Good morning, gentle readers. It’s been a chaotic and difficult weekend for the world, with terrorist attacks in multiple places and a growing sense of global unsettlement. At times like these, reading feels more valuable than ever — to inform ourselves about the world around us, but also to spend time reading in other worlds, and exploring other lives. Our reading roundup this week is packed with features that made us pause and think, from contemporary politics and pop culture to the tale of dedicated anti-paedophile activists out to catch a creep. We hope you enjoy.
‘Kathy Griffin’s Gaffe Proves She Doesn’t Know What’s Funny Anymore‘ (Scaachi Koul for Buzzfeed)
Unless you’ve been under a rock, you likely caught the news about Kathy Griffin’s shock value photoshoot featuring herself holding up a mockup of Donald Trump’s severed head. Trump obviously bit back in fury, but so did everyone else, much to the puzzlement of the comedian, who has suddenly found herself on the wrong side of a long career. This is a thoughtful exploration of Griffin’s triumphs, and eventual obscurity.
Much of Griffin’s comedic act has aged poorly because her perspective doesn’t jibe with a society slowly but surely becoming more amenable to the concerns of the marginalized. Laughing at women for being fat or at drug addicts for struggling or mocking black women by wagging your index finger and bobbing your head comes from a point of view that is dated and, frankly, uninteresting. The Trump photo shoot in particular was little more than an attempt to drum up controversy: It wasn’t funny, it wasn’t exactly thoughtful, and even Griffin’s attempt to explain the photo as commentary comes off as a poorly conceived justification.
‘Losing Gloria‘ (Lizzie Presser for California Sunday)
Deportation ruins families and lives, but this story turns that abstract statement into reality. It’s a deep look into the world of a family torn apart by deportation, and the challenging decisions underage children need to make when their parents are returned to their nations of origin.
Angel dreaded the weekends, when kids went home or talked to family. He rarely heard from anyone. He was allowed to speak with his mom and sisters, but coordinating with the prison was difficult. When he called his aunt’s house, she almost never picked up.
‘We Bought A Crack House‘ (Catherine Jheon for Toronto Life)
The most fascinating thing about this narrative of bad decisions is the privilege that drips throughout — two people made a very unsound homebuying decision because they were in a hurry, and because they had enough money to buy the house in the first place. What followed was a series of similar bad choices driven by desires to cut corners, any one of which could have created disaster but for a sizeable safety net to buoy the author up. How nice it must be to throw yourself headlong into terrible ideas in security of the knowledge that $1.2 million in capital will be available to help you out.
Today, we get stopped all the time by people from the neighbourhood who want to talk about our house—the mayhem that went on here has become Parkdale lore—and people love listening, wide-eyed about what we’ve been through. We love the house and it feels like home, though we still get reminders of its past life. Just the other day a ragged-looking guy knocked on the door asking if there were rooms available. Not at the moment, I said, though if the market tanks, I suppose that’s always an option.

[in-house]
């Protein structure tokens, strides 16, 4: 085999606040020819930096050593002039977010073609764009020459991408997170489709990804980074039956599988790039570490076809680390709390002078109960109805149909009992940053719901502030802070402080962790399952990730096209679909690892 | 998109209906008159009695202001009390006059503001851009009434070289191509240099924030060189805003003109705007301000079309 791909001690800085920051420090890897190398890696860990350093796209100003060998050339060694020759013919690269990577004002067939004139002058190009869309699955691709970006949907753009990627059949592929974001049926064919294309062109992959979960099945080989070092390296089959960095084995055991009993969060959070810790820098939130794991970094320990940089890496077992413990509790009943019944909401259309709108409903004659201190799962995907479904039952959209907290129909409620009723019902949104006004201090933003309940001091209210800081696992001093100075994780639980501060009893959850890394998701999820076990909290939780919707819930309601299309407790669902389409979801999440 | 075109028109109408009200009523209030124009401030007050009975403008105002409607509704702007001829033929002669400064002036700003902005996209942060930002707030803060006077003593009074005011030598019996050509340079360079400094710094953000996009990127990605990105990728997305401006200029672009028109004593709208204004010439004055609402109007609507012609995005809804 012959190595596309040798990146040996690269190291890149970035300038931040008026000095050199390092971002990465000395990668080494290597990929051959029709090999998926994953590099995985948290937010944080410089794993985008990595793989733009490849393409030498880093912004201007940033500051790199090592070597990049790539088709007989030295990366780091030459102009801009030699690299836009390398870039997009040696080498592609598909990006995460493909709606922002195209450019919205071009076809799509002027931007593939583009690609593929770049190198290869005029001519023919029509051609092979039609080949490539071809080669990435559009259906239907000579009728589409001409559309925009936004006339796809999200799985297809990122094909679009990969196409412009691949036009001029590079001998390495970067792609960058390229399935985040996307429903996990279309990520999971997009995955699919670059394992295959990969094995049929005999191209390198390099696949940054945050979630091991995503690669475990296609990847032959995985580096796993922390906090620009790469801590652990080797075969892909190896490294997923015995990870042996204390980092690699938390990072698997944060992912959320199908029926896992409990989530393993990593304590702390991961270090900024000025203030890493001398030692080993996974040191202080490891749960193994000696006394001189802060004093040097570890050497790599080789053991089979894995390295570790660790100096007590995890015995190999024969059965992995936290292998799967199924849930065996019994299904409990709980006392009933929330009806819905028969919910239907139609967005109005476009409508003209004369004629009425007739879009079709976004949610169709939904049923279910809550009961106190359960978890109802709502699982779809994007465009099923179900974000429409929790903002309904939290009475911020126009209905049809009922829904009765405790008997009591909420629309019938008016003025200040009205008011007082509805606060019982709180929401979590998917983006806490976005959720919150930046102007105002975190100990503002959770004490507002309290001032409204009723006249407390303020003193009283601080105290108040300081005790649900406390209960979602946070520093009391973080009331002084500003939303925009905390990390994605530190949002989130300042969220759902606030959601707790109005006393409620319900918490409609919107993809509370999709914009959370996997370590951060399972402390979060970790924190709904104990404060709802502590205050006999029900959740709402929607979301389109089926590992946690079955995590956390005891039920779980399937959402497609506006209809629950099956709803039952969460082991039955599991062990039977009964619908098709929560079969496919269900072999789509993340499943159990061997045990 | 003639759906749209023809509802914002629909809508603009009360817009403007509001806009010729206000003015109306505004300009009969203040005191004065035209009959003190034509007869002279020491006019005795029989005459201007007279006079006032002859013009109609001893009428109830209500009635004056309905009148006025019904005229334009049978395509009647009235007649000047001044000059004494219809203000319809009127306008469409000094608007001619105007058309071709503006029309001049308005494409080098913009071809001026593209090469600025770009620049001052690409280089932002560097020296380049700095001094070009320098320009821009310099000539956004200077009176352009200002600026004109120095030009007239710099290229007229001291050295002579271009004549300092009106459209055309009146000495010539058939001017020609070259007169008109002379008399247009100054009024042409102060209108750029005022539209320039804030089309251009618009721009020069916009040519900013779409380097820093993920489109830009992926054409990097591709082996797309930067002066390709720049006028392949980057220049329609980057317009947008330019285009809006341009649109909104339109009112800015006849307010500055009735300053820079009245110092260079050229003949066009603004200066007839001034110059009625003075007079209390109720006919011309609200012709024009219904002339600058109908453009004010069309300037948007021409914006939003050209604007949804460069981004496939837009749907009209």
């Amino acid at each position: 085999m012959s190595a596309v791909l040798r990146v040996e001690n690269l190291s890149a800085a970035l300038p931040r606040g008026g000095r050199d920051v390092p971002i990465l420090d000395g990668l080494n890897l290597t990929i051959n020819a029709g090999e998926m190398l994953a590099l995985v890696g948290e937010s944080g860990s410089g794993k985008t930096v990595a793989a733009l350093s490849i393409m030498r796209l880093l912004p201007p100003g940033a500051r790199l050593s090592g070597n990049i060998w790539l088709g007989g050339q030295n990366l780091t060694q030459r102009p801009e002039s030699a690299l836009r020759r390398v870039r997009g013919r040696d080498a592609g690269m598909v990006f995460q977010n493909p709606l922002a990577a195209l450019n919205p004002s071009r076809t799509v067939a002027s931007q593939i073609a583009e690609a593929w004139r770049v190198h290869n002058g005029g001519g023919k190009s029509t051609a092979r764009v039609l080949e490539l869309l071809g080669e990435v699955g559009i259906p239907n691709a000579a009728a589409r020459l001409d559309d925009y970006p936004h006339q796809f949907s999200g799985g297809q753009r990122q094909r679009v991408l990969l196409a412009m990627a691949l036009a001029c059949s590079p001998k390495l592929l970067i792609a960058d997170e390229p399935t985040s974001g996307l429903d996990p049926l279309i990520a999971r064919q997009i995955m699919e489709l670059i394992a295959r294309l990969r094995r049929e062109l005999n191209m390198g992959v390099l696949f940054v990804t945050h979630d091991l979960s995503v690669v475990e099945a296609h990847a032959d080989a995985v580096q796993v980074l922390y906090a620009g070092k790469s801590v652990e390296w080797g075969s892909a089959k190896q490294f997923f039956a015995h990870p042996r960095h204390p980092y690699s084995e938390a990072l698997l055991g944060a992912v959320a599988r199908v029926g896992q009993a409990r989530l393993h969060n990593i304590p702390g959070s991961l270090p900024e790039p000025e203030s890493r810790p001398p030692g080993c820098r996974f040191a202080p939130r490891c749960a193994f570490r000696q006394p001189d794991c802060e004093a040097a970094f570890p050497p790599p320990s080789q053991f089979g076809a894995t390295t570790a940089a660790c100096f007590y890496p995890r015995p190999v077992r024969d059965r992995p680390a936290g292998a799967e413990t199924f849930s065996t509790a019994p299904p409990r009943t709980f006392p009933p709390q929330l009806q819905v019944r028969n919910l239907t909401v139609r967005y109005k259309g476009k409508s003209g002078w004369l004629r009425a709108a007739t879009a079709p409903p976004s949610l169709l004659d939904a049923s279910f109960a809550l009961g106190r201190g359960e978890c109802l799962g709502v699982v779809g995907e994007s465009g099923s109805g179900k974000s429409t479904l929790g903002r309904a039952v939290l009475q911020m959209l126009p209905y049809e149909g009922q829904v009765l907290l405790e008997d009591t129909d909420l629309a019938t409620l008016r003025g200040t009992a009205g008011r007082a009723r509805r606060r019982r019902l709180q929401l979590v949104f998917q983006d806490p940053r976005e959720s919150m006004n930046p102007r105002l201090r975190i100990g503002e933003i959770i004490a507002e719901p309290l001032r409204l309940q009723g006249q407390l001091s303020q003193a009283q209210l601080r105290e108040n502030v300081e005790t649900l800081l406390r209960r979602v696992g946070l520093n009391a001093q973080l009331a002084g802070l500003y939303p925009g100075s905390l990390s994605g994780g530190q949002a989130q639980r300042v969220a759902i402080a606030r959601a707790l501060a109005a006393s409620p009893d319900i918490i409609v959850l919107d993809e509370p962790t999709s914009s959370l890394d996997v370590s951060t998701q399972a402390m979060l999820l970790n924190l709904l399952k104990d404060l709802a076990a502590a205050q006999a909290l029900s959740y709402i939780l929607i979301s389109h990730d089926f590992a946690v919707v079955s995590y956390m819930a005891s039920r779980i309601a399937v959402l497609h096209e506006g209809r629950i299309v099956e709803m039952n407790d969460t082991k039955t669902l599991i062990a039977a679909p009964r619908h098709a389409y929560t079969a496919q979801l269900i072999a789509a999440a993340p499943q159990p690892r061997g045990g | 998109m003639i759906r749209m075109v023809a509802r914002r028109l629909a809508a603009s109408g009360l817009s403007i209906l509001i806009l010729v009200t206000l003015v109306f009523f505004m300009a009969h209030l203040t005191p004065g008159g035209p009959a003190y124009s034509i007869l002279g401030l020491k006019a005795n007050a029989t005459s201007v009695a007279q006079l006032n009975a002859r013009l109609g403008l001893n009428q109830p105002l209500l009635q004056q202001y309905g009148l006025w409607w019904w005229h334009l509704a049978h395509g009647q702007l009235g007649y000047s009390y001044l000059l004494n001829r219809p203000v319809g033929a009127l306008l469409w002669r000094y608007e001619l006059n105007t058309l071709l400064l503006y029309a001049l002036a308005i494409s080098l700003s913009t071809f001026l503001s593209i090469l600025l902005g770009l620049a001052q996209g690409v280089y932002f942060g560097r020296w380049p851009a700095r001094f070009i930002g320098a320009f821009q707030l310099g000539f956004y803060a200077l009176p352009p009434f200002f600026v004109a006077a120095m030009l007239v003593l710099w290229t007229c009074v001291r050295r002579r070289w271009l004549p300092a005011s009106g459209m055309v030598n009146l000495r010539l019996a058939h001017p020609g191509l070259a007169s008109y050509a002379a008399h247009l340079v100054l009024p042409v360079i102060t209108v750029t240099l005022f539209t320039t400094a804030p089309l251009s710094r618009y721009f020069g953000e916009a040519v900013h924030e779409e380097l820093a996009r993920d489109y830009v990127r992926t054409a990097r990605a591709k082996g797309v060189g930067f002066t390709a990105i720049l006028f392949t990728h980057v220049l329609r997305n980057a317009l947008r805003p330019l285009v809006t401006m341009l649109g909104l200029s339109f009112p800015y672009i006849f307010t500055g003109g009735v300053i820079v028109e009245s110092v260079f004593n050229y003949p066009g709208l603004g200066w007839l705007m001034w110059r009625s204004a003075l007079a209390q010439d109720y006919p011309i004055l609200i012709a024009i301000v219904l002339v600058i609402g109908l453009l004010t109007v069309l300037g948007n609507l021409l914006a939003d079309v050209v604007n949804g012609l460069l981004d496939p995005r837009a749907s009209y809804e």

‘The Loneliness of Donald Trump‘ (Rebecca Solnit for Literary Hub)
Solnit is a brilliant essayist, and her byline alone should be sufficient to coax you to click this link. But this is also a stark, striking, strong essay about a vile little man who has found himself at the top, only to discover that the top is a dark and wind-swept place. It doesn’t provoke pity, but does highlight the corrosiveness of ambition.
I have often run across men (and rarely, but not never, women) who have become so powerful in their lives that there is no one to tell them when they are cruel, wrong, foolish, absurd, repugnant. In the end there is no one else in their world, because when you are not willing to hear how others feel, what others need, when you do not care, you are not willing to acknowledge others’ existence.
‘Hunting Child Predators With Canada’s Freelance Vigilantes‘ (Suzy Khimm for Esquire)
This is a fascinating essay not just about men who set up stings in order to entrap child predators for the purpose of exposing them to the public, but also about cultural differences. Though the United States and Canada are neighbours, and are often treated like effectively identical nations, that’s not entirely accurate — they’re very different culturally and socially, and their legal systems function quite differently. The result is a unique culture for the nation’s ‘creep catchers.’
As a matter of principle, Canada doesn’t push those accused of sex crimes into the spotlight: There, the sex offender registry is only available to law enforcement, rather than the general public. Police don’t often release names of suspected criminals until they’re actually charged. Even if an accused criminal is convicted, records are notoriously difficult to track down in some provinces. Predator hunting has given an outlet for ordinary Canadians—whether students, factory managers, or construction workers—to act on their fear and disgust.
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Photo: Louise Palanker/Creative Commons